JavaScript Template Engine: Nunjucks

Templating engines in the development of web applications is the best way to organize and manipulate HTML content intuitively and dynamically.

The Nunjucks (.njk extension) open-source project under the BSD license 2-clause “Simplified” License, is a template engine for JavaScript inspired Jinja2 (Python). It is very familiar to those you use already like Express (.ejs) or Jade (.pug), but it is much more sophisticated and powerful.

In addition to having all the flow control, loops and variables (which other template engines have), it supports advanced page layout elements, such as:

It implements a complete lexer and parser that generates an AST and a compiler that compiles raw JavaScript, making the templates much faster, with rendering time in the millisecond range, and even allowing them to be precompiled.

Additionally, the technology supports client-side rendering, allowing you to fill complex pages and using the same templates to change the page when the application receives new data. To do this, you need to precompile the templates for production, and then you only need an 8k JavaScript file to run them. It’s easy, right?

Let’s take a look at some of its features.

Key Features

Template inheritance: Facilitates the reuse of templates, that is, when writing a template it is possible to define “blocks” that child models can replace. Thus, the child model can inherit the characteristics of the parent model.

Import and macros: Allows you to load a template and access the variables and macros defined in it.

Includes: Serves to include a template within another template, it is the opposite of the extends.

If / for / while: Logic to test conditions.

How to start using it

The installation is very simple, we can execute it through npm:

npm install nunjucks --save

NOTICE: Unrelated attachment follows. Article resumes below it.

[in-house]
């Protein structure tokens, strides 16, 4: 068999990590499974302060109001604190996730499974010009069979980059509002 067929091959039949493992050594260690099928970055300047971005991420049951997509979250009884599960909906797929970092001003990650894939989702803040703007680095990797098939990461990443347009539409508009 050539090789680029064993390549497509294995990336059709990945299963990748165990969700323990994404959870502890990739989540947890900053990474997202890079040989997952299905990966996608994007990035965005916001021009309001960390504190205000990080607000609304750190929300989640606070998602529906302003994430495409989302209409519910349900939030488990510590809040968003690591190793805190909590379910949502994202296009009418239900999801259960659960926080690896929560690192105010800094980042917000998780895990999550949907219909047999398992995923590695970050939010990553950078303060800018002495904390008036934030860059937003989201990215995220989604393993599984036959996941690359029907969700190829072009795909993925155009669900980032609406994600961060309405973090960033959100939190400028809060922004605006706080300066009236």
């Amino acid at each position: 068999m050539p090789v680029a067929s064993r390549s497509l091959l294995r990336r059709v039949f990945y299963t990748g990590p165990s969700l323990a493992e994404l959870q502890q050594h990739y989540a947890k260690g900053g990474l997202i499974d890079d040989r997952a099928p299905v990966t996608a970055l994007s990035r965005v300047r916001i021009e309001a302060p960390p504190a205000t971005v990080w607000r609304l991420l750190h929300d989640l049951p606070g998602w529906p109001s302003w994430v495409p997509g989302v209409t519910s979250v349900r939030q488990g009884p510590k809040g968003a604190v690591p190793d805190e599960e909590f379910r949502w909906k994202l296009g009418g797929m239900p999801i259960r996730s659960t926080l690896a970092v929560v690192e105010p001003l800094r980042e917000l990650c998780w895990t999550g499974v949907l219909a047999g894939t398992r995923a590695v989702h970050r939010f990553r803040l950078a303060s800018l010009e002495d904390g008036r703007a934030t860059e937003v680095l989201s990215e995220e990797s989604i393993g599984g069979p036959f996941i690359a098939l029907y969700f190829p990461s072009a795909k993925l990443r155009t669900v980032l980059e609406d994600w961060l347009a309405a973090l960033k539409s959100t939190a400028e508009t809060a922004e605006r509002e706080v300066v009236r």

Once installed, insert it into the project using require ('nunjucks') and configure it. You can perform the configuration through the configure () method, which receives a literal object with the desired settings and the path of the folder where the .njk files are located. Typically, we pass the autoescape to true. The full list of available parameters is here.

In a Node.js application using Express, it would look something like this:

var app = express();

nunjucks.configure('views', {
    autoescape: true,
    express: app
});

app.get('/', function(req, res) {
    res.render('index.html');
});

In our views directory, we can create our njk:

<!DOCTYPE html>
<html lang="en">

<head>
  <meta charset="utf-8">
  <title></title>
</head>

<body>

  

</body>

</html>

The features of the code above are the data that is passed by the rendering function to be displayed in the final HTML, as shown below:

nunjucks.render(
  'index.njk', {
    page_title: "Templates engine characteristics",
    features: [
      {
        name: "Express",
        description: "fast"
      },
      {
        name: "Gulp",
        description: "clear"
      },
      {
        name: "Nunjucks",
        description: "better"
      }
    ]
  }
);

When interpreted, the following code generates the following HTML:

<!DOCTYPE html>
<html lang="en">
 <head>
   <meta charset="utf-8">
   <title>Templates engine characteristics</title>
 </head>
 <body>
   <div class="module">
     <h3>Express</h3>
     <p>fast</p>
   </div>
   <div class="module">
     <h3>Gulp</h3>
     <p>clear</p>
   </div>
   <div class="module">
     <h3>Nunjucks</h3>
     <p>better</p>
   </div>
 </body>
</html>

With this simple example, you can see how Nunjucks works and how it can help you in creating your projects. Check out the Nunjucks repository on GitHub and start using this powerful template engine!

😎🔥🚀